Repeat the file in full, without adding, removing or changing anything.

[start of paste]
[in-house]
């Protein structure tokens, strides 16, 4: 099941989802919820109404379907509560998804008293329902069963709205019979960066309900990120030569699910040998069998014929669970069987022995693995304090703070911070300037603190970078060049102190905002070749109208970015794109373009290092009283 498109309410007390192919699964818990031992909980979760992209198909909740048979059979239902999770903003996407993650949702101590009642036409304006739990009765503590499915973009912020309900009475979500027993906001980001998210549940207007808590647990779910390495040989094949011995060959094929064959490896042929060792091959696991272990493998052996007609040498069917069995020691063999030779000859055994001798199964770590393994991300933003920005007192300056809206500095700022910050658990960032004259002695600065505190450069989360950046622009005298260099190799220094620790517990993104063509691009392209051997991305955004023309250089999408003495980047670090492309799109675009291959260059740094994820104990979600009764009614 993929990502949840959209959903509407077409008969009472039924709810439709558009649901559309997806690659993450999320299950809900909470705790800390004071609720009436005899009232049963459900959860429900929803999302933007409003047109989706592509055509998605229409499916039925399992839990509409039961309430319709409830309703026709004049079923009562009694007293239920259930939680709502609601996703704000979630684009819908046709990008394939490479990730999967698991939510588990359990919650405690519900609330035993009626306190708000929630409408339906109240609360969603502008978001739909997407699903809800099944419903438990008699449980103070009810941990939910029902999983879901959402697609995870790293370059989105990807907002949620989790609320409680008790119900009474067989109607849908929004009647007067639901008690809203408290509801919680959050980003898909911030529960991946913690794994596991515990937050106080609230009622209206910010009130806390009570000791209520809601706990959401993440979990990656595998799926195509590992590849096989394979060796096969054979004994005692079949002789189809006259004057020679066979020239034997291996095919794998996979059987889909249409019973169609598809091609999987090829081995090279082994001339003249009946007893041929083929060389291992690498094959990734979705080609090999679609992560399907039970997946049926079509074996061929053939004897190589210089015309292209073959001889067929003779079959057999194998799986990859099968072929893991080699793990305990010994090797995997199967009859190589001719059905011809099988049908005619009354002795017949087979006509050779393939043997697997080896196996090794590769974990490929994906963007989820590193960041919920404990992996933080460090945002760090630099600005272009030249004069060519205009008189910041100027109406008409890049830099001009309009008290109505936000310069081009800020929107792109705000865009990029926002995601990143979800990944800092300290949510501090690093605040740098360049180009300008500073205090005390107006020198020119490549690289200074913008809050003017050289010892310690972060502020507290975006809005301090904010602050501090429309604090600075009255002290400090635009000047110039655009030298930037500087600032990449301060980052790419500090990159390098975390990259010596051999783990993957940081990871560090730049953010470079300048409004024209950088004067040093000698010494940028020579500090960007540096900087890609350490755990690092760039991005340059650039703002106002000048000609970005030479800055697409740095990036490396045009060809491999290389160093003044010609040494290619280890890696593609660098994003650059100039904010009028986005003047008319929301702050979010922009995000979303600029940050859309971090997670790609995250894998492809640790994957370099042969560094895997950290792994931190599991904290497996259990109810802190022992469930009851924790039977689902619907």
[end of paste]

[in-house]
């Protein structure tokens, strides 16, 4: 099941989802919820109404379907509560998804008293329902069963709205019979960066309900990120030569699910040998069998014929669970069987022995693995304090703070911070300037603190970078060049102190905002070749109208970015794109373009290092009283 498109309410007390192919699964818990031992909980979760992209198909909740048979059979239902999770903003996407993650949702101590009642036409304006739990009765503590499915973009912020309900009475979500027993906001980001998210549940207007808590647990779910390495040989094949011995060959094929064959490896042929060792091959696991272990493998052996007609040498069917069995020691063999030779000859055994001798199964770590393994991300933003920005007192300056809206500095700022910050658990960032004259002695600065505190450069989360950046622009005298260099190799220094620790517990993104063509691009392209051997991305955004023309250089999408003495980047670090492309799109675009291959260059740094994820104990979600009764009614 993929990502949840959209959903509407077409008969009472039924709810439709558009649901559309997806690659993450999320299950809900909470705790800390004071609720009436005899009232049963459900959860429900929803999302933007409003047109989706592509055509998605229409499916039925399992839990509409039961309430319709409830309703026709004049079923009562009694007293239920259930939680709502609601996703704000979630684009819908046709990008394939490479990730999967698991939510588990359990919650405690519900609330035993009626306190708000929630409408339906109240609360969603502008978001739909997407699903809800099944419903438990008699449980103070009810941990939910029902999983879901959402697609995870790293370059989105990807907002949620989790609320409680008790119900009474067989109607849908929004009647007067639901008690809203408290509801919680959050980003898909911030529960991946913690794994596991515990937050106080609230009622209206910010009130806390009570000791209520809601706990959401993440979990990656595998799926195509590992590849096989394979060796096969054979004994005692079949002789189809006259004057020679066979020239034997291996095919794998996979059987889909249409019973169609598809091609999987090829081995090279082994001339003249009946007893041929083929060389291992690498094959990734979705080609090999679609992560399907039970997946049926079509074996061929053939004897190589210089015309292209073959001889067929003779079959057999194998799986990859099968072929893991080699793990305990010994090797995997199967009859190589001719059905011809099988049908005619009354002795017949087979006509050779393939043997697997080896196996090794590769974990490929994906963007989820590193960041919920404990992996933080460090945002760090630099600005272009030249004069060519205009008189910041100027109406008409890049830099001009309009008290109505936000310069081009800020929107792109705000865009990029926002995601990143979800990944800092300290949510501090690093605040740098360049180009300008500073205090005390107006020198020119490549690289200074913008809050003017050289010892310690972060502020507290975006809005301090904010602050501090429309604090600075009255002290400090635009000047110039655009030298930037500087600032990449301060980052790419500090990159390098975390990259010596051999783990993957940081990871560090730049953010470079300048409004024209950088004067040093000698010494940028020579500090960007540096900087890609350490755990690092760039991005340059650039703002106002000048000609970005030479800055697409740095990036490396045009060809491999290389160093003044010609040494290619280890890696593609660098994003650059100039904010009028986005003047008319929301702050979010922009995000979303600029940050859309971090997670790609995250894998492809640790994957370099042969560094895997950290792994931190599991904290497996259990109810802190022992469930009851924790039977689902619907």